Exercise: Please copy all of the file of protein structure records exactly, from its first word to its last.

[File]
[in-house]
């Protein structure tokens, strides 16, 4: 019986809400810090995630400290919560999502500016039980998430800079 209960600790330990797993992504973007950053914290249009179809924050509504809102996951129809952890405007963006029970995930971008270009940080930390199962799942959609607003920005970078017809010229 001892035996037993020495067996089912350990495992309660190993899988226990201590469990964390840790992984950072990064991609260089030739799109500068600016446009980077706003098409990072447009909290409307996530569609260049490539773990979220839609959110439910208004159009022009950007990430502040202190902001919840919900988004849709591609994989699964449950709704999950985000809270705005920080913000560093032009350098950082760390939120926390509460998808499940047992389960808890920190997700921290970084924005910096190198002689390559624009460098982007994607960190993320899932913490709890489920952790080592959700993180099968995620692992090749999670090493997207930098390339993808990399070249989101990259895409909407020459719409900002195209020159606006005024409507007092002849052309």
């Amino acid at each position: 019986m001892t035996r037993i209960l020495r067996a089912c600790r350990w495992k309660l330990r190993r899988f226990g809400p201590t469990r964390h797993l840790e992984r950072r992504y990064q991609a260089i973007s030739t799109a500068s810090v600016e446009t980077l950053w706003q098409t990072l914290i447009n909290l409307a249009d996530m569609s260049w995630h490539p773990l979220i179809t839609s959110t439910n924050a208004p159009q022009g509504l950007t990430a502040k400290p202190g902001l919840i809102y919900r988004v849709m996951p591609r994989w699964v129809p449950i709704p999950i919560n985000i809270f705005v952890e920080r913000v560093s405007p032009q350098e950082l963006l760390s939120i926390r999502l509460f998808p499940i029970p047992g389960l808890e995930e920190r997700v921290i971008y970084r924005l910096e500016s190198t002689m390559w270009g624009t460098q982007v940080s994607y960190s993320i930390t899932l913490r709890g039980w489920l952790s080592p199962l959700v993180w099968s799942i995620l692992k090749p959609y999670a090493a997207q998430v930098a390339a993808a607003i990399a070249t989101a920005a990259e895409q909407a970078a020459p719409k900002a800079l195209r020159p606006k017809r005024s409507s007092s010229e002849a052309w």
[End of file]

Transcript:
[in-house]
């Protein structure tokens, strides 16, 4: 019986809400810090995630400290919560999502500016039980998430800079 209960600790330990797993992504973007950053914290249009179809924050509504809102996951129809952890405007963006029970995930971008270009940080930390199962799942959609607003920005970078017809010229 001892035996037993020495067996089912350990495992309660190993899988226990201590469990964390840790992984950072990064991609260089030739799109500068600016446009980077706003098409990072447009909290409307996530569609260049490539773990979220839609959110439910208004159009022009950007990430502040202190902001919840919900988004849709591609994989699964449950709704999950985000809270705005920080913000560093032009350098950082760390939120926390509460998808499940047992389960808890920190997700921290970084924005910096190198002689390559624009460098982007994607960190993320899932913490709890489920952790080592959700993180099968995620692992090749999670090493997207930098390339993808990399070249989101990259895409909407020459719409900002195209020159606006005024409507007092002849052309």
């Amino acid at each position: 019986m001892t035996r037993i209960l020495r067996a089912c600790r350990w495992k309660l330990r190993r899988f226990g809400p201590t469990r964390h797993l840790e992984r950072r992504y990064q991609a260089i973007s030739t799109a500068s810090v600016e446009t980077l950053w706003q098409t990072l914290i447009n909290l409307a249009d996530m569609s260049w995630h490539p773990l979220i179809t839609s959110t439910n924050a208004p159009q022009g509504l950007t990430a502040k400290p202190g902001l919840i809102y919900r988004v849709m996951p591609r994989w699964v129809p449950i709704p999950i919560n985000i809270f705005v952890e920080r913000v560093s405007p032009q350098e950082l963006l760390s939120i926390r999502l509460f998808p499940i029970p047992g389960l808890e995930e920190r997700v921290i971008y970084r924005l910096e500016s190198t002689m390559w270009g624009t460098q982007v940080s994607y960190s993320i930390t899932l913490r709890g039980w489920l952790s080592p199962l959700v993180w099968s799942i995620l692992k090749p959609y999670a090493a997207q998430v930098a390339a993808a607003i990399a070249t989101a920005a990259e895409q909407a970078a020459p719409k900002a800079l195209r020159p606006k017809r005024s409507s007092s010229e002849a052309w």